European Starling

Sturnus vulgaris

European Starling

European Starling

It’s not nice to fool with Mother Nature! In 1890-91, one hundred European Starlings, brought to the United States from Europe, were released in Central Park in New York City. Today the species’ population is estimated to be 200 million birds and they are found across the continent. What was the reason for the release? So that all the birds mentioned in the works of William Shakespeare would be present in our country! And mind you, the bird got one mention in one line in Henry IV. Today our native cavity-nesting species face stiff competition for nest sites from these frivolously introduced birds.

You may have noticed a change in appearance of starlings visiting your property. When they complete their annual molt in late summer, most of the new feathers on their heads and bodies show white spots, giving them a spotty visage for the winter months. These spots have been worn away by spring and starlings appear uniformily iridescent black until the following molt. Two characteristics differentiate them from other “black” birds. One is bright yellow bill. The other is their stocky, short-tailed shape.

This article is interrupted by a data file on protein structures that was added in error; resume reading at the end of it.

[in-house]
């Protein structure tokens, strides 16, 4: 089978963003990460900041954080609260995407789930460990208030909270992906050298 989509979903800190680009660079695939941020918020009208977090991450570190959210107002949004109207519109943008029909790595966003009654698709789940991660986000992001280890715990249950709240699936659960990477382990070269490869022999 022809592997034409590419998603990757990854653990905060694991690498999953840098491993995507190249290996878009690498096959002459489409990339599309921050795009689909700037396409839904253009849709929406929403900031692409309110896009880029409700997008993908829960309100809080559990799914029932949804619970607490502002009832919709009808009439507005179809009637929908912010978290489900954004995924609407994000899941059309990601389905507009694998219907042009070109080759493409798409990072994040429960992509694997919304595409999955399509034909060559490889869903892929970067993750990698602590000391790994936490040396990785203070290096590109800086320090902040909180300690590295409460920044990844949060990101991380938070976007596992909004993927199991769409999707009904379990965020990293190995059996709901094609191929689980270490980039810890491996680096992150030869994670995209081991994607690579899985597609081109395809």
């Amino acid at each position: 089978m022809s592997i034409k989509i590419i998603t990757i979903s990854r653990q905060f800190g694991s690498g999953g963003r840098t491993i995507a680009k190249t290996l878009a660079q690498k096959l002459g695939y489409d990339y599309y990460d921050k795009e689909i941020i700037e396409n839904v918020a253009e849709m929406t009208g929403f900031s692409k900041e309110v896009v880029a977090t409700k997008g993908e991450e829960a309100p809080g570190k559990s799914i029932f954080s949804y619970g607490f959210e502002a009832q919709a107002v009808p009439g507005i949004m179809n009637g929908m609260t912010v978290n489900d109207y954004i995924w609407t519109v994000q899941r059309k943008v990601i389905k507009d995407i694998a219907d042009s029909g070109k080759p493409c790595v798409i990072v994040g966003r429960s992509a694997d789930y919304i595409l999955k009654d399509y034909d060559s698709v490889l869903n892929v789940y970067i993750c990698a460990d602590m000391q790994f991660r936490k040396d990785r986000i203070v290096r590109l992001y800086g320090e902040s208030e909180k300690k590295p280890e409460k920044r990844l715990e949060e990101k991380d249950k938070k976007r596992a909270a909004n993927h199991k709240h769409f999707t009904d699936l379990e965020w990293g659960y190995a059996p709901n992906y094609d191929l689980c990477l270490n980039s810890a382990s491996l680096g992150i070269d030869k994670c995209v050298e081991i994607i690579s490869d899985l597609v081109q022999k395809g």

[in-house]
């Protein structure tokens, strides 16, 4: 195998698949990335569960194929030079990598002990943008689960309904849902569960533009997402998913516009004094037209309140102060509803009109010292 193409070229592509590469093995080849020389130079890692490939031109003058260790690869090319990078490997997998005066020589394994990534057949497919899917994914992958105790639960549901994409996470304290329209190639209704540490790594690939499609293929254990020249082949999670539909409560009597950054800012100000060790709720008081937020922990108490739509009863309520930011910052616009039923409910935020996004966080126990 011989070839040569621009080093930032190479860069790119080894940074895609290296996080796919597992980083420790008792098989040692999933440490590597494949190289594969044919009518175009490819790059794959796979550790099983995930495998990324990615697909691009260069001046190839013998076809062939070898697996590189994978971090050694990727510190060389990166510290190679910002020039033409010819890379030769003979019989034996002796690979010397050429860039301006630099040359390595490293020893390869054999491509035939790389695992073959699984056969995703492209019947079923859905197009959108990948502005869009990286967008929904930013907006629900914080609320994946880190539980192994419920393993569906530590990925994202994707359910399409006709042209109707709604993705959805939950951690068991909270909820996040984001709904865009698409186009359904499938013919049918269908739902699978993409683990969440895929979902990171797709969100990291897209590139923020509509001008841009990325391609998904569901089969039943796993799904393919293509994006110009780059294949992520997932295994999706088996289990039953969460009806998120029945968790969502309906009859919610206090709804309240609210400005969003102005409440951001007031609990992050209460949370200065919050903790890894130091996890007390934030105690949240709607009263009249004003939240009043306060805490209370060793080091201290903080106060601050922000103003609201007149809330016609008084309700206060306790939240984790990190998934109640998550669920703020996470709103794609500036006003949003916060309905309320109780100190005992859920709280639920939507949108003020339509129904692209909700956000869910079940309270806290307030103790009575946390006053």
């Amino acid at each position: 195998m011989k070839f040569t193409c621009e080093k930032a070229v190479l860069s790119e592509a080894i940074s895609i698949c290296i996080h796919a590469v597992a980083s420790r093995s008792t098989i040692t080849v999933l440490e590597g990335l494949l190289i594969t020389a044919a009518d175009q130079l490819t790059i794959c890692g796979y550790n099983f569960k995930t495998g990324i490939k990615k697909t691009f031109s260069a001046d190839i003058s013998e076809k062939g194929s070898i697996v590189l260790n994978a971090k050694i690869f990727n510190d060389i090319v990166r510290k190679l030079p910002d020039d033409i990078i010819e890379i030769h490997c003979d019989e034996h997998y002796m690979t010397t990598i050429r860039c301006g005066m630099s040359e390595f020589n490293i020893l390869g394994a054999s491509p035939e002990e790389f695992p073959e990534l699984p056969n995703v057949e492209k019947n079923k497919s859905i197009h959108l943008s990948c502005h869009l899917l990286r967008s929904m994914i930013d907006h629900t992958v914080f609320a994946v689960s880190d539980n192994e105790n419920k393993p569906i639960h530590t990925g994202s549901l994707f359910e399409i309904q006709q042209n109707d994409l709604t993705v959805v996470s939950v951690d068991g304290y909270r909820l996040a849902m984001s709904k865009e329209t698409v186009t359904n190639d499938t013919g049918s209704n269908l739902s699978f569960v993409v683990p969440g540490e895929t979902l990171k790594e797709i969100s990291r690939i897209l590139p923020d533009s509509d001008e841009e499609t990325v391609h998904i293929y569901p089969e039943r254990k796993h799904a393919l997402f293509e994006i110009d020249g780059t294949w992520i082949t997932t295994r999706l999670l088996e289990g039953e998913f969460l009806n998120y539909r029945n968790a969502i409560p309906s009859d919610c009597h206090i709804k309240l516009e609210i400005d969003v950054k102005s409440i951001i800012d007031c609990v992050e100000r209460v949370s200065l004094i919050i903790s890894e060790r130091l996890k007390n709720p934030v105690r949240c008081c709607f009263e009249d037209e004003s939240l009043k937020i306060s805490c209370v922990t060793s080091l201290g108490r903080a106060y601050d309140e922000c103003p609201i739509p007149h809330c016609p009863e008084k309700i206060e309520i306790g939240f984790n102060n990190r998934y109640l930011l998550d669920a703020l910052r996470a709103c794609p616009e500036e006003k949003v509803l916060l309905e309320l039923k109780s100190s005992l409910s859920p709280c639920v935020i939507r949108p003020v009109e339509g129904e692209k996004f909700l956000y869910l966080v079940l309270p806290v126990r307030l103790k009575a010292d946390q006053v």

Starlings are opportunists when it comes to food. Diet varies greatly over their range and over the course of the calendar. In other words, they take advantage of whatever food is available. Insects, fruits, berries, grains, and seeds are all consumed. Urban starlings take advantage of refuse and landfills. Rural birds associate with livestock and grain fields. Backyard bird enthusiasts occasionally deal with starlings competing with other songbirds at the feeders. They are particularly attracted to suet.

Starlings are amazing songsters. They mimic sounds heard in their environment. They whistle, warble, chatter, rattle, and trill. If you hear these unbird-like sounds coming from your yard, look for the Shakespearean actors lurking in the trees.

Reference: Cabe, Paul R. 1993. European Starling (Sturnus vulgaris), The Birds of North America Online (A. Poole, Ed.). Ithaca: Cornell Lab of Ornithology.